Chemical aspects of host-acceptance behaviour in the bird cherry-oat aphid Rhopalosiphum padi: host-acceptance signals used by different morphs with the same genotype
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- Chemical aspects of host-acceptance behaviour in the bird cherry-oat aphid Rhopalosiphum padi: host-acceptance signals used by different morphs with the same genotype
- Ki Jung Nam; J Hardie
- Bibliographic Citation
- Physiological Entomology, vol. 39, no. 2, pp. 143-152
- Publication Year
- Host acceptance by gynoparae and winged virginoparae of the bird cherry-oat aphid Rhopalosiphum padi (L.) is investigated utilizing leaves and aqueous extracts of the primary and secondary hosts, as well as nonhost plants. Gynoparae are specialized to reproduce on bird cherry Prunus padus L., whereas virginoparae reproduce and feed on various grasses. Host acceptance is assessed using levels of reproduction and survival for adults, as well as survival for nymphs. Little is known of host acceptance by nymphs. The data show that gynoparae and winged virginoparae produce nymphs almost exclusively on their host plants, bird cherry and barley leaves, respectively, over 72h. When tested with aqueous plant extracts, however, gynoparae produce nymphs almost exclusively on bird cherry extract and progeny numbers are found to be similar to those on plant leaves. Few nymphs are produced on artificial diet. By contrast, winged virginoparae produce nymphs on aqueous extracts of barley, bird cherry and bean, as well as on artificial diet. The numbers of nymphs deposited by gynoparae are similar on aqueous extracts of bird cherry leaves collected at different times during the growing season. When extracts from leaves of various Prunus species are tested, only leaves of P. padus and Prunus virginiana stimulate parturition. Oviparae, the sexual female nymphs of gynoparae, survive well for 96h on both bird cherry and barley leaves but not on bean seedlings, whereas nymphs of winged virginoparae survive well only on barley leaves. They do not survive for 96h on any plant-leaf extracts, although they do survive on artificial diet.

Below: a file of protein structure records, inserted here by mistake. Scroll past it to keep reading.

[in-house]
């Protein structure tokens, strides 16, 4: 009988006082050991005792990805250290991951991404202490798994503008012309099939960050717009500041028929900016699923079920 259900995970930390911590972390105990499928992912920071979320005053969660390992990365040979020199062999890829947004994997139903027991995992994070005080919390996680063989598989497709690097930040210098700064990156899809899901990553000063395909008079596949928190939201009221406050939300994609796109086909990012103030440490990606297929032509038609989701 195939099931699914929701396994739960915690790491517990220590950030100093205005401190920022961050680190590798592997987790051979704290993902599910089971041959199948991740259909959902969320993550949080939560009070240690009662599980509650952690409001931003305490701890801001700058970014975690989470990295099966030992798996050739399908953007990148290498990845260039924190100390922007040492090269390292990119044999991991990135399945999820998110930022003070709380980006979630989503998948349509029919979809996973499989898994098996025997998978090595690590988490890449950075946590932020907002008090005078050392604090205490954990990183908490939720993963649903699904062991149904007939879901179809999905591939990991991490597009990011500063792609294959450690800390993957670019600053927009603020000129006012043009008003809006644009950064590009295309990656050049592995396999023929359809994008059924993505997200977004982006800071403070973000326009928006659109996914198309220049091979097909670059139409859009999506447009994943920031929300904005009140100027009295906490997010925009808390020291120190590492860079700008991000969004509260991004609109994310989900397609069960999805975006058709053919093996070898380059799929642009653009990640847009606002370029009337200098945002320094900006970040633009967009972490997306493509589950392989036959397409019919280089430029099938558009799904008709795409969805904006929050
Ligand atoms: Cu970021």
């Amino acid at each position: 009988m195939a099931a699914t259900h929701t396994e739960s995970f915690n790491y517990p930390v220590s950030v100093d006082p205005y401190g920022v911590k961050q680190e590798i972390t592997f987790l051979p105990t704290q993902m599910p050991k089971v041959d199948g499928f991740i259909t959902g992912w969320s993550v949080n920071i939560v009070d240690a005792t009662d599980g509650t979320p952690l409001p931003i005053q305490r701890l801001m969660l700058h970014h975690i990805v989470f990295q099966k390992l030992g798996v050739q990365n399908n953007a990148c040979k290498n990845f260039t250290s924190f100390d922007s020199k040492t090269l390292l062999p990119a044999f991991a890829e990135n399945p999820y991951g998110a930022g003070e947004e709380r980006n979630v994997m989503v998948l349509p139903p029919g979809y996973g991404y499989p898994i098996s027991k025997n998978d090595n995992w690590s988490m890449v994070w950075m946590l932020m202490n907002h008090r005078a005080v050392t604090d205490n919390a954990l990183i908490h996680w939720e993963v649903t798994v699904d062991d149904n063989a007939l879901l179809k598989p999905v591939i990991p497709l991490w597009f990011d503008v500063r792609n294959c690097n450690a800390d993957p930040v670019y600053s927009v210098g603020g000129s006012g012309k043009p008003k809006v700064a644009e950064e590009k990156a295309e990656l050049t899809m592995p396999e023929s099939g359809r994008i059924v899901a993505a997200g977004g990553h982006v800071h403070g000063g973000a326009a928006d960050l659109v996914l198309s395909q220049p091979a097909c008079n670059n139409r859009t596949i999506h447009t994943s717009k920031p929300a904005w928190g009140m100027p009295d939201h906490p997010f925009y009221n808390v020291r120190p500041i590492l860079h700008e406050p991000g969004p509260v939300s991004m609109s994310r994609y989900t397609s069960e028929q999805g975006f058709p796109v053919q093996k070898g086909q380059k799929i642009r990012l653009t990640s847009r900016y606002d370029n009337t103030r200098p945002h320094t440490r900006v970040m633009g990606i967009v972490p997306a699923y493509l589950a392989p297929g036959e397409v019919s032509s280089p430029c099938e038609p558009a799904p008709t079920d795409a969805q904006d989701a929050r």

- Chemical cues; Host acceptance; Rhopalosiphum padi; Seasonal morphs
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- 1. Journal Articles > Journal Articles
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